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Helen Dunnett

Are scientists out of step with public on animal research?

Helen Dunnett November 8th, 2011 No Comments

Animal testing mouseAnimal Testing Perspectives is a platform for open debate on the use of animals in biomedical research and testing. To get an clear picture of the opponents to animal testing, I asked a journalist to take a look at their arguments.

 

The public is uneasy about animal testing yet research advocates shun the spotlight

Animal research has been back in the news again as controversy rages over major European laws which have been recently revamped by Brussels.

New EU rules on the use of animals in medical research are also due to be introduced across Europe in 2013 but anti-vivisectionist campaigners say the revised law was watered down by MEPs who were lobbied by pharma companies. For example, a clause that would have completely banned the use of primates was amended after industry and research organisations argued that this could jeopardise essential research into Alzeimer’s and Parkinson’s diseases

Critics claim that EU research agenda is driven by commercial interests and point to the composition of the European Partnership for Alternative Approaches to Animal Testing (EPAA) as a prime example. However in fairness the EPAA was set up to be a public-private partnership between the European Commission and industry to work together to find alternatives.

‘Tell me if this hurts’

The updated EU legislation on medical research classifies pain as “mild”, “moderate” and “severe” – a deeply subjective judgement made without the facility of asking the subject. How can anyone truly know the pain of another?

This definition matters. The decision to reuse an animal which has already been subjected to tests depends on whether scientists perceive that the animal in question has already endured “moderate to severe” distress.

The leeway given to researchers is, according to the European Coalition to End Animal Experiments (ECEAA), a compromise won by vested interests. The group says that even some of the tougher aspects of EU laws will count for little unless enforcement is improved at national level.

On top of that, they say academic and industry researchers have shared very little information with the public about how and why animals are used in research. Ironically, those claiming to stand for science are accused of stifling scientific debate.

 

The ‘3 Rs’

There was a time when animal research was barely questioned. There were no ethics committees, no legislation and no animal rights activists. But those days are long gone.

Today, several stakeholders subscribe to the notion that the use of animals should be reduced; that animal-based research should be replaced with alternative methods where possible; and that experiments should be refined to minimise harm.

These “3 Rs” have been a guiding principle for half a century, yet there are now more animals used in research than there were then.

The trouble is the degree to which stakeholders think each principle should apply: anti-vivisectionists would like animal testing “replaced”, while researchers have found it easier to “refine” their experiments that to phase out animal testing altogether.

In addition to research designed to understand the body or to develop new medicines, animals are used as a routine part of vaccination production to test the consistency of one batch of vaccine to the next.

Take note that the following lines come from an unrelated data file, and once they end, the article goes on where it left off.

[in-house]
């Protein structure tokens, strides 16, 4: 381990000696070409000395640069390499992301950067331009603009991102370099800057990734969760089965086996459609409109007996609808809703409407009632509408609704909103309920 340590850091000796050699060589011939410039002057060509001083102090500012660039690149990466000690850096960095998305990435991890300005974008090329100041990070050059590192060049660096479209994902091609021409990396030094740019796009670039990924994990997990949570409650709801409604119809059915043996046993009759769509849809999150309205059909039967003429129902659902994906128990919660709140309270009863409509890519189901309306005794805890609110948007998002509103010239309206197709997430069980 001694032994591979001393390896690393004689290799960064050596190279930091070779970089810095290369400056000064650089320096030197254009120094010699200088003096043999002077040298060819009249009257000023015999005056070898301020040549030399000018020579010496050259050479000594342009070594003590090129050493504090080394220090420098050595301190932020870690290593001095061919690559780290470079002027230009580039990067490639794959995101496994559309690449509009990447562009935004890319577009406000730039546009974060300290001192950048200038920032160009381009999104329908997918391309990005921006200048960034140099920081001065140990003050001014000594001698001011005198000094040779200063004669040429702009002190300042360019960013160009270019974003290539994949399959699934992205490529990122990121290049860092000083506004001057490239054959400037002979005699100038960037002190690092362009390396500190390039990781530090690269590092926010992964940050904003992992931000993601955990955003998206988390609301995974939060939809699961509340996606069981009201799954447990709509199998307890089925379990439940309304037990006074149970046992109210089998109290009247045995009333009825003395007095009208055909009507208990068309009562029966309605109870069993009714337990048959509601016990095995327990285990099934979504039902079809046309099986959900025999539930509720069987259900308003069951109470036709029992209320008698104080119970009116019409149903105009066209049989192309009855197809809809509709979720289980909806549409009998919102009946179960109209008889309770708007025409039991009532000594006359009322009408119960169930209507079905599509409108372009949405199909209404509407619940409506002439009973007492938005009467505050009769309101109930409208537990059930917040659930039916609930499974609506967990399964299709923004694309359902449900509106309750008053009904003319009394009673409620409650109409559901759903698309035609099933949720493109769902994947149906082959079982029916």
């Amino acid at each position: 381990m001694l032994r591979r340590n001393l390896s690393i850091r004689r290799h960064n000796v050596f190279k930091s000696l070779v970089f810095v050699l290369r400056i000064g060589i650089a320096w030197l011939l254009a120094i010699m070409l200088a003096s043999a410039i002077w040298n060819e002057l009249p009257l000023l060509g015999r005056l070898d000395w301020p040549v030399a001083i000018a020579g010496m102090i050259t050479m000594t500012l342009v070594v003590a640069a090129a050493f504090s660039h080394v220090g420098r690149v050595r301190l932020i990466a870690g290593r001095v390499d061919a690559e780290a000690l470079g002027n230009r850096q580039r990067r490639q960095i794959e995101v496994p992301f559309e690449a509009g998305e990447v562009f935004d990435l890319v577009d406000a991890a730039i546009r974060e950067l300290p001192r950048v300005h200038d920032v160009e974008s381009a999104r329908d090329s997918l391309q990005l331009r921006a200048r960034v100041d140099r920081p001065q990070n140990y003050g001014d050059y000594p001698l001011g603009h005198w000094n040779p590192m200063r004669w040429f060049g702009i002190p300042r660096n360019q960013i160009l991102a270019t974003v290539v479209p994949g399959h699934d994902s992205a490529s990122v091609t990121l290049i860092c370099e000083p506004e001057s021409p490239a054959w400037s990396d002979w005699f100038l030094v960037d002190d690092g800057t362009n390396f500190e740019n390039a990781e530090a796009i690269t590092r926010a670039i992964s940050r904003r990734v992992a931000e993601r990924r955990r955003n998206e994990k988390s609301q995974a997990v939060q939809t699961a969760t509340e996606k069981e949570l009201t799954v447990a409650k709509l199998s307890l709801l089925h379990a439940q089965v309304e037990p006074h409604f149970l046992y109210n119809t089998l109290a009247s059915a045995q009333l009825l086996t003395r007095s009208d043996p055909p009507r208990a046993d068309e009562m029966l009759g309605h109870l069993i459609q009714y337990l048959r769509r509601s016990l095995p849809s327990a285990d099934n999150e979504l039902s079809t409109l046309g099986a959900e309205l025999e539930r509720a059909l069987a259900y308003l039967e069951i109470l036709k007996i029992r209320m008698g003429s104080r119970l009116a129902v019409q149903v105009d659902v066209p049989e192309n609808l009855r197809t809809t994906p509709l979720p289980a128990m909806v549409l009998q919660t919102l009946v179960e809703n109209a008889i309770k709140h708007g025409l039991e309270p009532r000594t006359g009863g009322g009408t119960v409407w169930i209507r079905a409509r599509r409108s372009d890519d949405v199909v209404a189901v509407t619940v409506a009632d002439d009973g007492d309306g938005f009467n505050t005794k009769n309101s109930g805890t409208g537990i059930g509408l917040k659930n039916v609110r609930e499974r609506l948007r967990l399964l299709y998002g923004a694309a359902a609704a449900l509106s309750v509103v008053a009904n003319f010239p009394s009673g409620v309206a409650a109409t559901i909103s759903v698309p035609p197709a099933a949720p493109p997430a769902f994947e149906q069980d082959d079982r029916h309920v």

The Eurogroup for Animals says around 12 million animals are used for research and testing every year in Europe. It believes there is enormous scope for “replacing or refining” many of these practices and, in some cases, discontinuing them altogether.

 

Public perceptions

Whatever about industry groups and activists, what does the rest of the public think?

A Eurobarometer opinion poll shows the public is divided on the use of animals in experiments – even if researchers claim their work will lead to benefits for human health. This is particularly stark when people are asked whether scientists should be allowed to experiment on larger animals like dogs and monkeys for the improvement of human health.

Only 44% of respondents agree while 37% disagree. In some countries, such as Finland, Slovenia, Luxembourg and France more than half of those surveyed opposed such experiments, according to the ECEAE.

 

Worth the ‘sacrifice’

Animal rights groups argue that despite the millions of animals killed in the name of, for example, cancer research, medical progress has been too slow to justify the suffering.

Most experiments will not lead to medical breakthroughs and are conducted to test how animals respond to drugs, stress, foods or chemicals. Often this work adds little to scientific knowledge but the animals are killed – or ‘sacrificed’, to use the industry jargon – anyway.

Part of the reason for this, say activists, is that the genetic and physiological differences between humans and mice are greater than once presumed. Cures that work in animal models sometimes fail – or are unsafe – in humans, and vice versa.

 

‘Trust us, we’re scientists’

So between accusations that industry groups are lobbying policymakers behind closed doors and claims that scientists are shy about sharing details of their work, it’s clear the public have been left out of the discussion.

Expecting the public to support the use of animals in research simply because most scientists say it’s necessary will no longer wash. There’s a lot of explaining to do…

So, it’s easy to find information that points the finger at industry and the biomedical community at large. Silence has been the preferred response so far, but its time the research community to step forward to help us understand what they are doing, for whom and why.

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